When I See Marriage, I See Deathnote: Crime of Passion (1957)

There was once a time in Hollywood when actors would spit out a large amount of films every year.  The greats like Bogart, Bacall and Hepburn all have a large repertoire of films to their credit.  While many of these films are forgettable, there were a rather large amount of decently produced movies that while not brilliant certainly hold merit for their respective eras.  The Barbara Stanwyck driven crime thriller Crime of Passion is one such example.  It mixes the elements of the Woman's Film, melodrama, detective stories and a bit of noir into a well acted and enjoyable movie.  Tragically, the film is a bit predictable; however, it is a great piece of cinema that is indicative of the changing face of Hollywood as it transitioned into the 1960's.

Crime of Passion begins in the same vein as His Girl Friday.  Barbara Stanwyck is Kathy a respected woman's writer at a San Francisco newspaper who believes in independence over the oppressive traditions of marriage.  She is in line to excel at her job until a detective from L.A. named Bill (Sterling Hayden) appears while on call to investigate a murder.  Kathy and Bill become instantly smitten finding each others unconventional lifestyles fascinating.  In an act of love, Kathy leaves her job to marry Bill and live with him in L.A.  Things seem happy from the start, but as Kathy begins to realize the unhappiness of a trapped lifestyle, she desperately plots to escape her living situation.  She exploits Bill's boss Inspector Pope (Raymond Burr) in hopes of garnering a promotion for Bill.  She uses lies, sex and in the films later scenes murder to assure Bill obtains the job.  However, given her illogical actions Bill soon discovers her to be the murderer and arrests her, thus proving that his loyalty will never be to love, but to his job as a cop.  Kathy's attempts at advancing her cause ultimately result in an entrapment that is literal as opposed to previously being a metaphor.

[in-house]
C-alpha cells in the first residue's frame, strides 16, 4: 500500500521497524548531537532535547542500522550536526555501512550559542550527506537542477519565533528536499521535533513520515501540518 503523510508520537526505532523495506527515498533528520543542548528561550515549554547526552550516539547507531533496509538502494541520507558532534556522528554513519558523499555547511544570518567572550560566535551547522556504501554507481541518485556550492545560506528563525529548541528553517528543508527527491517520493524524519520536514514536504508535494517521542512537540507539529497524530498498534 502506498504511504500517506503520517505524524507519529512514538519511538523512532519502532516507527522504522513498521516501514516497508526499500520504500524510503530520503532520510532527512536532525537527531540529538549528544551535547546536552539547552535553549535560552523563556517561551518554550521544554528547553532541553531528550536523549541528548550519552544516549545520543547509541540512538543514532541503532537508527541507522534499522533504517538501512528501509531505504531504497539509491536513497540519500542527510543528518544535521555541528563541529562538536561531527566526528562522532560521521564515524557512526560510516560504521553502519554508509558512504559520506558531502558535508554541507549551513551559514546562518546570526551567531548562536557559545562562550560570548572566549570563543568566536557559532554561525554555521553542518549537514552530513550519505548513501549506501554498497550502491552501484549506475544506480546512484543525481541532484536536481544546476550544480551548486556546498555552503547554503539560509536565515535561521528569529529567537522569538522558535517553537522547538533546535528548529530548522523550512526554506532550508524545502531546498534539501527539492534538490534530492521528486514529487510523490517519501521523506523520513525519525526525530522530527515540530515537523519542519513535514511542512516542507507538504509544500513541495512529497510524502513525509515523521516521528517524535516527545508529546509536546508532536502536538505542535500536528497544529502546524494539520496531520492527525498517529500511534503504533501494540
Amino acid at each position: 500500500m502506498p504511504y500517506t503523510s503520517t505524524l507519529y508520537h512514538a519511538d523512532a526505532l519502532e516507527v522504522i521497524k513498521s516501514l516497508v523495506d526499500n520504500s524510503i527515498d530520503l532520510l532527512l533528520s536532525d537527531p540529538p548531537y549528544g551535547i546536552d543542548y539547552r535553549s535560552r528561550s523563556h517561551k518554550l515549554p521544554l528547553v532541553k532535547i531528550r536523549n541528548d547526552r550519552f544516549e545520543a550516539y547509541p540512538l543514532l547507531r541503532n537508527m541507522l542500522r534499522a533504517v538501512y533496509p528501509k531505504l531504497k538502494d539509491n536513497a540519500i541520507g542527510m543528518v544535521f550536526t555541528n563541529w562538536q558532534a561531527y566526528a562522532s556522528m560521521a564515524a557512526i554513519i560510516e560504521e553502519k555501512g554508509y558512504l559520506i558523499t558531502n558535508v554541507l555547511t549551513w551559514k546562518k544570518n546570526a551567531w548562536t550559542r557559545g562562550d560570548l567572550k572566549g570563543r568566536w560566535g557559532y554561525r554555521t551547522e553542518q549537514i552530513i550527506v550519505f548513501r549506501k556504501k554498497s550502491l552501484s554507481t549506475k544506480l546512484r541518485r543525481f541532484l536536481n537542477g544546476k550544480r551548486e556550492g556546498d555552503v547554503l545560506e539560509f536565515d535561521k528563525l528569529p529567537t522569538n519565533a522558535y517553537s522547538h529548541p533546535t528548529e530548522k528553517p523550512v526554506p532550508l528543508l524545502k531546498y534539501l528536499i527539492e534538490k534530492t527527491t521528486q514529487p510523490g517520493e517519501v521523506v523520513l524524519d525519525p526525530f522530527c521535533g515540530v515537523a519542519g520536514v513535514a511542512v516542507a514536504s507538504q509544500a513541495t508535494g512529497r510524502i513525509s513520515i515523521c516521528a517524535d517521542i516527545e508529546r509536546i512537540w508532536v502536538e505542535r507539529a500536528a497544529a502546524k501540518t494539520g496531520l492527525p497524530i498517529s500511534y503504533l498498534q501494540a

The film is a key commentary on gender; at least as far as 1950's films are concerned.  It displays the problematic relationship between a dominant husband and submissive wife as were the case well into the 1960's in the United States.  Kathy, from the onset, loathes the concept of marriage choosing the loneliness of singlehood over the cage of marriage.  However, she foolishly believes that Bill is unlike other men, especially giving his claim to care about her freedom if they were to marry.  As becomes apparent, marriage in a 1950's setting meant submissiveness and monotony, often causing women to concern themselves with petty things such as the "perfect dress" for a retirement party.  In much darker situations, as is the case with Kathy, this futile lifestyle led to madness, or, to use a sexist term of the era, hysteria. This behavior often resulted in severe depression, self-medication through alcohol, or in the case of this film women being locked away for fear of them lashing out against society.  In the theory of the time, Kathy represents a very deviant woman whose desire for freedom is not logical and thus problematic.  While this film is enjoyable as a piece of historic cinema, it is nice to know that in most of the United States such feelings of malaise are now treated with legitimate concern and no longer passed off as feminine weakness.

This film is for the serious film history buffs.  It is a great little film that is full of action and romance as is required of a good melodrama.  It is certainly problematic with its portrayals of marriage and gender, but when all is said and done, it is well worth grabbing a copy for your dvd rack.

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